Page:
How to keep teenagers safe from online suicide ‘games’
Paul Yip says a ‘game’ trending on social media is now linked to scores of teen suicides around the world, and it’s vital we respond by addressing the underlying problems that make youngsters vulnerable
A teenage suicide “game” is trending around the world. A suicide pact disguised as an online game, it challenges players to 50 days of risky tasks, including self-harm, and culminates in killing oneself. The so-called Blue Whale challenge originated from Russian-speaking social media, and has reportedly been linked to more than 100 child and teenage suicides in Russia, Central Asia and Europe.
Last November, an alleged ringleader of the game, 21-year-old Filipp Budeikin, was detained and charged with organising groups that promoted suicide.
In Kenya, where at least three suicides have been linked to the game, the government ordered mention of the game removed from all social media sites. It also wrote to Facebook, Twitter, Google, YouTube and other online companies to alert them.
The response of the Kenyan government has been swift and appropriate. Hopefully, this can protect vulnerable teens from being contacted by predatory “curators” of the game, who reportedly seek potential victims online and invite them to the game.
The Hong Kong government is also looking into the matter. What more could be done?
On Twitter, searching the hashtag #BlueWhaleChallenge brings up posts mainly of people asking if others have heard of the game, warning others not to participate in it, and sharing news reports about it.
On Instagram, a search will trigger a pop-up warning, wherein users are told that, “Posts with words or tags you’re searching for often encourage behaviour that can cause harm and even lead to death”, and a link to support resources for vulnerable users is provided.
Attempts to prevent self-harm and other unhealthy behaviour, such as binge eating, from being glorified on social media do not always succeed.
But a link to professional support services, such as the one provided by Instagram in this case, can turn high-risk content into an opportunity for some to gain access to real-life support. This is a response that should be promoted.
Based on research by the Centre for Suicide Research and Prevention, about 20 per cent of Hong Kong’s young people are vulnerable to risky behaviour, such as substance abuse, self-harm and having suicidal thoughts, but do not seek help from existing social services. They turn to friends and social media instead.
Still, intercepting harmful information online is not enough. Vulnerable teenagers need to be identified, educated and supported so they will not fall victim to online suicide groups when approached by one.
In the UK, media reports about the emergence of the game suggested that parents could work with children in fighting off peer pressure, which has been identified as a powerful force that keeps ensnared teenagers obedient to the curator’s commands to stay in the game.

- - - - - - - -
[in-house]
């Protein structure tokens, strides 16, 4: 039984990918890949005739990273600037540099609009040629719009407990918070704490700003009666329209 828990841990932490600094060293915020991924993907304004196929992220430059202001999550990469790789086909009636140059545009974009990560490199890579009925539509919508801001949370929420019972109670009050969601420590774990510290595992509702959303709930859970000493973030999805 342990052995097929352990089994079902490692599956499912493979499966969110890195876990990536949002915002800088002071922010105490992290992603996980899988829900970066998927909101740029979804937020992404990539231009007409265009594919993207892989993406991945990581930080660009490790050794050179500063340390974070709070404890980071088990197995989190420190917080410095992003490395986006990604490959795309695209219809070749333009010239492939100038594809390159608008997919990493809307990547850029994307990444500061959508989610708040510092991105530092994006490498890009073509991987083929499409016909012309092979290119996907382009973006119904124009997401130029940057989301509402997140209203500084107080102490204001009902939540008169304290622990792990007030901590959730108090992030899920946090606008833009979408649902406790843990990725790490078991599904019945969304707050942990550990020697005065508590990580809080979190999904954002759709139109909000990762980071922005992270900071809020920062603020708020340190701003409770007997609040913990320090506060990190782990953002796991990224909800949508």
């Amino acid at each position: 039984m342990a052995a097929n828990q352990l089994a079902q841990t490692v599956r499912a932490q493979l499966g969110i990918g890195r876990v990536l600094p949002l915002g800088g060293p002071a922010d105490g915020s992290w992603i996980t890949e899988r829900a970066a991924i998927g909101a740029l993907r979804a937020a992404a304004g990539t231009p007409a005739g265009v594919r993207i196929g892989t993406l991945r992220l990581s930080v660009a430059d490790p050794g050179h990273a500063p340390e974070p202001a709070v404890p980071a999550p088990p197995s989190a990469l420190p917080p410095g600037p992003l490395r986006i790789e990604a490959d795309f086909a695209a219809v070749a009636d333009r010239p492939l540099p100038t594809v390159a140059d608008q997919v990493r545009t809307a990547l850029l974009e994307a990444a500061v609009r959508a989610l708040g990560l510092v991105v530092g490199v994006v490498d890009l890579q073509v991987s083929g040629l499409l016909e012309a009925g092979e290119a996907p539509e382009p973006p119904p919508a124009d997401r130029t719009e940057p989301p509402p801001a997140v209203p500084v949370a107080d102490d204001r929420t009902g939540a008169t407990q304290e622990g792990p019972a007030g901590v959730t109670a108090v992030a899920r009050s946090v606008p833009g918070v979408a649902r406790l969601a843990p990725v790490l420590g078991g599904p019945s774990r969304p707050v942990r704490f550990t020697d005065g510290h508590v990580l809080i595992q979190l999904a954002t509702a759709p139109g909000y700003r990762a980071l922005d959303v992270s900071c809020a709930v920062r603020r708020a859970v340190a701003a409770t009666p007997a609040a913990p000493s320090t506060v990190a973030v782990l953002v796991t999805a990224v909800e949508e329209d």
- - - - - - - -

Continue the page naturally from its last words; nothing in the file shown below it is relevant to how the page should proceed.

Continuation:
In Brazil, volunteers have set up campaigns such as the Pink Whale movement to try and combat depression and promote positive values. There’s also a Yellow Capybara movement to encourage depressed youth to seek help and build resilience.
These are good examples of how responses to a destructive game like the Blue Whale challenge can provide help that addresses the underlying issues. After all, the Blue Whale is only a trigger for pre-existing issues such as cyberbullying, depression and low self-esteem, which are already known to affect vulnerable teens.
In short, the Blue Whale challenge is no game. It is a programme created by villains who are trying to brainwash young people by ordering them to complete “missions” that reveal the dark side of humankind. Therefore, never allow this “game” to override your cognitive thinking.
Where to get help
● 24-hour hotline at Suicide Prevention Services: +852 2382 0000
● 24-hour hotline at Samaritan Befrienders Hong Kong: +852 2389 2222
● Society for the Promotion of Hospice Care: +852 2868 1211
We also urge parents and teachers to stay alert and watch out for any abnormal behaviour among your children and students, including a sudden appreciation of horror movies, a new interest in haunted houses and news about murders and suicides, unexplained wounds on the body, sudden changes in attitude, and internet browsing about methods of suicide, and so on.
If you suspect that they are engaging in this “game”, please first assess their current condition by asking them how long they have been involved and what they have been asked to do, while listening non-judgmentally. Then, give them psychological support and correct information about the facts behind this “game”.
If they are still unwilling to stop playing the “game”, encourage and arrange for them to seek professional help.
Such suicide games are a wake-up call for all of us to take our responsibilities seriously as a connected global community. We hope the social media giants can facilitate and promote ethical use of social media, and values such as empathy and care must be honoured.
Paul Yip is the director of the Centre for Suicide Research and Prevention at the University of Hong Kong. Eva Wong and Max Chan also contributed to this article